Today we will continue our exploration of how religions view gratitude by taking a look at Buddhism, Islam and Hinduism.
“There are two persons who are rare in the world. Which two? First the person who volunteers to help others selflessly, and second, the one who is grateful and helps in return.” – Buddha
While Buddhism does not acknowledge a God or creator, it nevertheless places great importance on the idea of gratitude. Instead of thankfulness to God for blessings received, however, it generally is directed to those around us who are kind to us as well as those who cause us difficulties, as those difficulties are often the motivations for our greatest growth. In Nichiren Buddhism, there are four great debts of gratitude we should all endeavor to repay: to all living things, to our parents, to our rulers, and to the “Three Treasures” (the Buddha himself, his teachings, and his followers.)
The first debt of gratitude, to all life, exits because without life we would be unable to practice the altruistic lifestyle that is the basis of Buddhist teachings. It even goes so far as to explain that we should feel gratitude even to our enemies, as their persecutions of us allow us to grow emotionally in learning to deal with them.
The second debt of gratitude is owed to our parents, for the obvious gift of bringing us into existence and the less obvious opportunity to work on improving our own karma.
The debt of gratitude to our rulers makes sense because he rulers were seen as a parental figure for the nation, whose role was to guide and protect it for the benefit of all the people and allow them a safe place to practice their beliefs.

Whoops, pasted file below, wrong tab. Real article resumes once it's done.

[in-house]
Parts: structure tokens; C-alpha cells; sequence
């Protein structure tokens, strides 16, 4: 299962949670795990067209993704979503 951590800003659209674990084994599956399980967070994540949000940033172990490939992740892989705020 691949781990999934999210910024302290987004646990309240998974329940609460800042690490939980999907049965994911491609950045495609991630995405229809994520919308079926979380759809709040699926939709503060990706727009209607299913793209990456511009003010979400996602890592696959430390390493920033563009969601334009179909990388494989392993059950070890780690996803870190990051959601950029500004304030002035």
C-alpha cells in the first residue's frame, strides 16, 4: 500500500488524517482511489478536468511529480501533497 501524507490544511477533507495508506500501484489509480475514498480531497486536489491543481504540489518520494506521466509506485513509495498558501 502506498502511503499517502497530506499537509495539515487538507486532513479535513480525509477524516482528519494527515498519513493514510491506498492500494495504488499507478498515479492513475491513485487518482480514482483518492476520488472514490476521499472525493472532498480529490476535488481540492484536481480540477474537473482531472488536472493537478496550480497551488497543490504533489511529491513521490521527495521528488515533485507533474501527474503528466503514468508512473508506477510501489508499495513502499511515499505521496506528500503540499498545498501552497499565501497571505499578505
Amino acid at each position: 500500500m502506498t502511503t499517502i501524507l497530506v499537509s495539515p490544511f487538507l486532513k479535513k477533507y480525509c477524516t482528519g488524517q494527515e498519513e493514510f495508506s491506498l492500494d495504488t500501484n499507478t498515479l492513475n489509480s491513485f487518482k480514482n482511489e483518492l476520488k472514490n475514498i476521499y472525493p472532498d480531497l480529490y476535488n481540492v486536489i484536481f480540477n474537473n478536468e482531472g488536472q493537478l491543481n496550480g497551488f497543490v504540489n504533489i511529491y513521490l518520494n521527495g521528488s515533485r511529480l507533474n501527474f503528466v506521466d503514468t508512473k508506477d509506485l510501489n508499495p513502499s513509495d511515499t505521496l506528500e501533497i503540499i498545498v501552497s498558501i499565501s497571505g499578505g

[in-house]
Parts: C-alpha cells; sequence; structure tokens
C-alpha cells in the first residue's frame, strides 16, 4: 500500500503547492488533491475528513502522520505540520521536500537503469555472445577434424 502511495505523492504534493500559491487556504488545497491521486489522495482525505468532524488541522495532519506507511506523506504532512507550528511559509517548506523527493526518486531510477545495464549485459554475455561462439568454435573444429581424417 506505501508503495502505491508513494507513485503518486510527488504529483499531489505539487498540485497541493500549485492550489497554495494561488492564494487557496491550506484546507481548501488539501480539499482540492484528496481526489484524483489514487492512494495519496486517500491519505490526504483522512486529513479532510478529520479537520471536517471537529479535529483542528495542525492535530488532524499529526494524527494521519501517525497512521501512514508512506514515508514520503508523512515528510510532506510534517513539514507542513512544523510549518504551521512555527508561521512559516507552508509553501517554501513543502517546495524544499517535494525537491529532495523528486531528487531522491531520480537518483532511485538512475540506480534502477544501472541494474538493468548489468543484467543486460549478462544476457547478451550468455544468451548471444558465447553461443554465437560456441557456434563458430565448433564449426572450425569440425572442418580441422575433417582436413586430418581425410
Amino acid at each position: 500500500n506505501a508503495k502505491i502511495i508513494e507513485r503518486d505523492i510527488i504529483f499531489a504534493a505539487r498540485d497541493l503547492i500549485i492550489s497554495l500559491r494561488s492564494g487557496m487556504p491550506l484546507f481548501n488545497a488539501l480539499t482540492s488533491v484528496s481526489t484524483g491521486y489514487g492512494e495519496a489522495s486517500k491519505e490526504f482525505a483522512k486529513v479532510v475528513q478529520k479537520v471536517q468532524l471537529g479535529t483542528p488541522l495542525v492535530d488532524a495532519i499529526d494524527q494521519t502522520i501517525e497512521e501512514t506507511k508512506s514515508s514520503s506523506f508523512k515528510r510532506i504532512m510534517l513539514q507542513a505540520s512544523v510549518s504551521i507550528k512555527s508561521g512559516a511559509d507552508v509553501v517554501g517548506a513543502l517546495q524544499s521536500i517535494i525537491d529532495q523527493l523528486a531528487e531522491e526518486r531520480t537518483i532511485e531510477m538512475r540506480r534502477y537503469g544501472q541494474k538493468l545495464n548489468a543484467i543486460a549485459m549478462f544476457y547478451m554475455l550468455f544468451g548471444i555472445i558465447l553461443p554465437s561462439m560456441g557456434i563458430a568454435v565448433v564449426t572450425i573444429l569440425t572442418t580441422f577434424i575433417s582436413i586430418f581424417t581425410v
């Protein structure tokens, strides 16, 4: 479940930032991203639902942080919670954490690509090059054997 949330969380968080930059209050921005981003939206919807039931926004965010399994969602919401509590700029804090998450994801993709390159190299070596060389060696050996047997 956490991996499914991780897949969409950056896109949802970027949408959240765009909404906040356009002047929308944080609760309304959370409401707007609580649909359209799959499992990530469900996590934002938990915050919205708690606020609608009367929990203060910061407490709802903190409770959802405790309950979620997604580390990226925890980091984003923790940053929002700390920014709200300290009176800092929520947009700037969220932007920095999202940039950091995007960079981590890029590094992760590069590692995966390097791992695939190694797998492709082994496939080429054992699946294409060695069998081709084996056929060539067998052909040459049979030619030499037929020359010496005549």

The Three Treasures are the object of the fourth debt of gratitude. These are the foundations and basis for the whole idea of Buddhism and of course, the practitioner should feel grateful to and for them.
Also call to mind when your Lord proclaimed: “If you give thanks, I will certainly grant you more…” (Quran, Ibrahim 14:7)
Gratitude is certainly a highly regarded virtue in Islam. There is great emphasis given to expressions of gratitude to Allah for all of the blessings we receive. The good Muslim should also be thankful for times of trial because at those times he should turn to Allah for guidance and support, and anything that brings him closer to God is a good thing.
Many times the Quran teaches that followers should be grateful to Allah, no matter the circumstances. Over and over it is emphasized that the primary objective of followers of Islam is to praise God and to be grateful to him for everything they have.
Another important element of the Islamic view of gratitude is the view of being thankful to others for things they do for us. By thanking others, we are also thanking Allah.
And one last interesting point. One of the names of Allah in Islam is Ash Shakur, commonly translated as “the appreciative”. It is used to illustrate that Allah returns the gratitude of people with greater blessings for them to be grateful for.
“Whatever I am offered in devotion with a pure heart — a leaf, a flower, fruit, or water — I accept with joy.” -Bhagavad Gita
The idea of being grateful for all that they have, as we never truly own anything but all things are gifts to us from God, is also an element of Hinduism. However, generally gratitude is directed to others who have helped us gain understanding. The gift of knowledge is considered the greatest thing one person can give another and Hindus should be grateful to everyone who has helped them in this way.
Another interesting element in the Hindu view of gratitude is that its followers should not expect gratitude in return for favors done to others. The act of doing something for someone out of pure generosity, not in return for something or in expectation of gratitude, is considered the greatest gift that can be given. No matter how small the act, it can never truly be repaid.
Thank you for exploring the views various religions have on the subject of gratitude with me. Please join me tomorrow and we’ll take a look at what modern science has to say about the parent of all the virtues.